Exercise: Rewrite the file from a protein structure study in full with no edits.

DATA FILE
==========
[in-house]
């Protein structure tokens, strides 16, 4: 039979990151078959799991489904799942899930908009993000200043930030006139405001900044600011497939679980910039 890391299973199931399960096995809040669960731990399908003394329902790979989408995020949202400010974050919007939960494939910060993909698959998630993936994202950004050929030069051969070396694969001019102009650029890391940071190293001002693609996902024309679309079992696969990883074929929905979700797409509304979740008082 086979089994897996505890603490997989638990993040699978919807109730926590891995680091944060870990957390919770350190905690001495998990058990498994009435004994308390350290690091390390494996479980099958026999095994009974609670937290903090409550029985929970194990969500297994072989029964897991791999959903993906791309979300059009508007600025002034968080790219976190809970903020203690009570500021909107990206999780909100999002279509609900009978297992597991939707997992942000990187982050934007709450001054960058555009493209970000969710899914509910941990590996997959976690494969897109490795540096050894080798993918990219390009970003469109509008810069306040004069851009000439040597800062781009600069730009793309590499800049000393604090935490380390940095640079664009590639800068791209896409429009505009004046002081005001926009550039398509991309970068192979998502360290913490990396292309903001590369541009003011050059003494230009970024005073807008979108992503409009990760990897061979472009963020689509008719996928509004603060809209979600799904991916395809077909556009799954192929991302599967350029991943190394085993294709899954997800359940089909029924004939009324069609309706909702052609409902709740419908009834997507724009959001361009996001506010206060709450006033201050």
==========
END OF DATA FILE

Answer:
[in-house]
């Protein structure tokens, strides 16, 4: 039979990151078959799991489904799942899930908009993000200043930030006139405001900044600011497939679980910039 890391299973199931399960096995809040669960731990399908003394329902790979989408995020949202400010974050919007939960494939910060993909698959998630993936994202950004050929030069051969070396694969001019102009650029890391940071190293001002693609996902024309679309079992696969990883074929929905979700797409509304979740008082 086979089994897996505890603490997989638990993040699978919807109730926590891995680091944060870990957390919770350190905690001495998990058990498994009435004994308390350290690091390390494996479980099958026999095994009974609670937290903090409550029985929970194990969500297994072989029964897991791999959903993906791309979300059009508007600025002034968080790219976190809970903020203690009570500021909107990206999780909100999002279509609900009978297992597991939707997992942000990187982050934007709450001054960058555009493209970000969710899914509910941990590996997959976690494969897109490795540096050894080798993918990219390009970003469109509008810069306040004069851009000439040597800062781009600069730009793309590499800049000393604090935490380390940095640079664009590639800068791209896409429009505009004046002081005001926009550039398509991309970068192979998502360290913490990396292309903001590369541009003011050059003494230009970024005073807008979108992503409009990760990897061979472009963020689509008719996928509004603060809209979600799904991916395809077909556009799954192929991302599967350029991943190394085993294709899954997800359940089909029924004939009324069609309706909702052609409902709740419908009834997507724009959001361009996001506010206060709450006033201050």